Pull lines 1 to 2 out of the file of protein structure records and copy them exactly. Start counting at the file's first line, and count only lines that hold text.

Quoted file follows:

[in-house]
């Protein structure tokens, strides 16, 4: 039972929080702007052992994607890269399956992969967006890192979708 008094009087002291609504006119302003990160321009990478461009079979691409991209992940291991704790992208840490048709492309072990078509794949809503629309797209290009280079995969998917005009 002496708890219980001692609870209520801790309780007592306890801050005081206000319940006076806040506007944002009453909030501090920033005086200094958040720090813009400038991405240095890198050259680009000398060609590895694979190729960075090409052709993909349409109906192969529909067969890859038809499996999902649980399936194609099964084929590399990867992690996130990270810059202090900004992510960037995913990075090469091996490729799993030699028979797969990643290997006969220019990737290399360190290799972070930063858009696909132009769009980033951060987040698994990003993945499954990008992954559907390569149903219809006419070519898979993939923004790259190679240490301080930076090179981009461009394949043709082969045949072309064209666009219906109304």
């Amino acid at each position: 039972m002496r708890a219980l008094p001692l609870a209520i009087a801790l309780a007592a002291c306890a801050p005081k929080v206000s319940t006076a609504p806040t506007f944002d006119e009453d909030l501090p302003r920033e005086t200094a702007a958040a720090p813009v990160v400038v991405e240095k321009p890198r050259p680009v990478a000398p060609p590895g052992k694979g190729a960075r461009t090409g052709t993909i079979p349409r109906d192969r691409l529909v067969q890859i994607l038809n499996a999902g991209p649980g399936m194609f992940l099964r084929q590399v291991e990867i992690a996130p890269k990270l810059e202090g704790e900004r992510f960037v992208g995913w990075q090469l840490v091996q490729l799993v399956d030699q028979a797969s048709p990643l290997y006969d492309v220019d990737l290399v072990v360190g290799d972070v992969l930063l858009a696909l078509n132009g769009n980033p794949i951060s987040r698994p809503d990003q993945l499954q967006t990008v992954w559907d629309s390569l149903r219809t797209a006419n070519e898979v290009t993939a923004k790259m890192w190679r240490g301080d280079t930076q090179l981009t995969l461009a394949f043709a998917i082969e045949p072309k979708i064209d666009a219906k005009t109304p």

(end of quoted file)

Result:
[in-house]
């Protein structure tokens, strides 16, 4: 039972929080702007052992994607890269399956992969967006890192979708 008094009087002291609504006119302003990160321009990478461009079979691409991209992940291991704790992208840490048709492309072990078509794949809503629309797209290009280079995969998917005009 002496708890219980001692609870209520801790309780007592306890801050005081206000319940006076806040506007944002009453909030501090920033005086200094958040720090813009400038991405240095890198050259680009000398060609590895694979190729960075090409052709993909349409109906192969529909067969890859038809499996999902649980399936194609099964084929590399990867992690996130990270810059202090900004992510960037995913990075090469091996490729799993030699028979797969990643290997006969220019990737290399360190290799972070930063858009696909132009769009980033951060987040698994990003993945499954990008992954559907390569149903219809006419070519898979993939923004790259190679240490301080930076090179981009461009394949043709082969045949072309064209666009219906109304």